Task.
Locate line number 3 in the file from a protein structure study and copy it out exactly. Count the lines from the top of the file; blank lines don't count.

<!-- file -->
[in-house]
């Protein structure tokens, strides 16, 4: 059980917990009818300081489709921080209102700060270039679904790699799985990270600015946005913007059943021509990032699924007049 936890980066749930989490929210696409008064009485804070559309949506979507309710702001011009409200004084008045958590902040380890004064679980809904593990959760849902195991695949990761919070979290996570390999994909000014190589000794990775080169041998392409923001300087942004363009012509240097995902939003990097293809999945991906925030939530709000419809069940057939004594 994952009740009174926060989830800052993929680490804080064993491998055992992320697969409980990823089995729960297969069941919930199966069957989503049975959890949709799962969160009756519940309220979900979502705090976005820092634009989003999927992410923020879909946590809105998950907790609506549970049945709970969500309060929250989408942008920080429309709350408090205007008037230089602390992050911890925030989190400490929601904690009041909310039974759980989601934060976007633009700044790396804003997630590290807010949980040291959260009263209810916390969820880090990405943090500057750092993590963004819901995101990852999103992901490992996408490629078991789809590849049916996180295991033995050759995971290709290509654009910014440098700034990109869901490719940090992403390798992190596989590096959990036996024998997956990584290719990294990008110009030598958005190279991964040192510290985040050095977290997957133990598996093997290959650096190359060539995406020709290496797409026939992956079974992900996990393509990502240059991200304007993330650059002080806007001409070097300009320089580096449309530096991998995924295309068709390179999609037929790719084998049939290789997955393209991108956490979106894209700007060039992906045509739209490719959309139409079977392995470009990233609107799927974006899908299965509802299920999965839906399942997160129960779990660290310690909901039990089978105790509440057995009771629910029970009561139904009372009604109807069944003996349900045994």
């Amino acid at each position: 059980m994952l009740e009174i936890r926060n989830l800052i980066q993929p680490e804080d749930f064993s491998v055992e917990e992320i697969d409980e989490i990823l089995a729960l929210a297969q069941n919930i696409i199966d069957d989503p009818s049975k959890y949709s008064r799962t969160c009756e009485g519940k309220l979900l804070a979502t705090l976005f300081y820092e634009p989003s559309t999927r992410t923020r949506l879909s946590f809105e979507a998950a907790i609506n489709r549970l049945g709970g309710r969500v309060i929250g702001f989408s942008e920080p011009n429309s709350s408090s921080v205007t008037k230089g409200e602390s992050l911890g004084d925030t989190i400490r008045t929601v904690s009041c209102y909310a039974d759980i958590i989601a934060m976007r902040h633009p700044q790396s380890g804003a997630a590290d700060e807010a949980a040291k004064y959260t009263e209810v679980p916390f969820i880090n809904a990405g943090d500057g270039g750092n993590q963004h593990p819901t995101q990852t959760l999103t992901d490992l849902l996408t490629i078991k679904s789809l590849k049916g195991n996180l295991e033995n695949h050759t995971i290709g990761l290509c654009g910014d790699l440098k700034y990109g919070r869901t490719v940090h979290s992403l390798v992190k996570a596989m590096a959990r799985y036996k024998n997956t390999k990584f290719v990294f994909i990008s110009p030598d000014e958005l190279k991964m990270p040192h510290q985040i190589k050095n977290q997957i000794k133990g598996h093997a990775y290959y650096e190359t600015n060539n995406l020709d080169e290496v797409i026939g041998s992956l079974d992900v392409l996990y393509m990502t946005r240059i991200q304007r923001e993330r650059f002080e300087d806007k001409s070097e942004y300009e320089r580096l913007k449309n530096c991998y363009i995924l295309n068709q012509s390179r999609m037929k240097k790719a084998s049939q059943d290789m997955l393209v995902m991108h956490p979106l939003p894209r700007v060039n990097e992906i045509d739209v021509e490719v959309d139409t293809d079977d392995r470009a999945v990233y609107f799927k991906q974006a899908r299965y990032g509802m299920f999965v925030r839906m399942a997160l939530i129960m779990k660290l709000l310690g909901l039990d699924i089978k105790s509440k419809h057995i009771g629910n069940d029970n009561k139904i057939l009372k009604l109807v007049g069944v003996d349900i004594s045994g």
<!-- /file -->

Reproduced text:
């Amino acid at each position: 059980m994952l009740e009174i936890r926060n989830l800052i980066q993929p680490e804080d749930f064993s491998v055992e917990e992320i697969d409980e989490i990823l089995a729960l929210a297969q069941n919930i696409i199966d069957d989503p009818s049975k959890y949709s008064r799962t969160c009756e009485g519940k309220l979900l804070a979502t705090l976005f300081y820092e634009p989003s559309t999927r992410t923020r949506l879909s946590f809105e979507a998950a907790i609506n489709r549970l049945g709970g309710r969500v309060i929250g702001f989408s942008e920080p011009n429309s709350s408090s921080v205007t008037k230089g409200e602390s992050l911890g004084d925030t989190i400490r008045t929601v904690s009041c209102y909310a039974d759980i958590i989601a934060m976007r902040h633009p700044q790396s380890g804003a997630a590290d700060e807010a949980a040291k004064y959260t009263e209810v679980p916390f969820i880090n809904a990405g943090d500057g270039g750092n993590q963004h593990p819901t995101q990852t959760l999103t992901d490992l849902l996408t490629i078991k679904s789809l590849k049916g195991n996180l295991e033995n695949h050759t995971i290709g990761l290509c654009g910014d790699l440098k700034y990109g919070r869901t490719v940090h979290s992403l390798v992190k996570a596989m590096a959990r799985y036996k024998n997956t390999k990584f290719v990294f994909i990008s110009p030598d000014e958005l190279k991964m990270p040192h510290q985040i190589k050095n977290q997957i000794k133990g598996h093997a990775y290959y650096e190359t600015n060539n995406l020709d080169e290496v797409i026939g041998s992956l079974d992900v392409l996990y393509m990502t946005r240059i991200q304007r923001e993330r650059f002080e300087d806007k001409s070097e942004y300009e320089r580096l913007k449309n530096c991998y363009i995924l295309n068709q012509s390179r999609m037929k240097k790719a084998s049939q059943d290789m997955l393209v995902m991108h956490p979106l939003p894209r700007v060039n990097e992906i045509d739209v021509e490719v959309d139409t293809d079977d392995r470009a999945v990233y609107f799927k991906q974006a899908r299965y990032g509802m299920f999965v925030r839906m399942a997160l939530i129960m779990k660290l709000l310690g909901l039990d699924i089978k105790s509440k419809h057995i009771g629910n069940d029970n009561k139904i057939l009372k009604l109807v007049g069944v003996d349900i004594s045994g």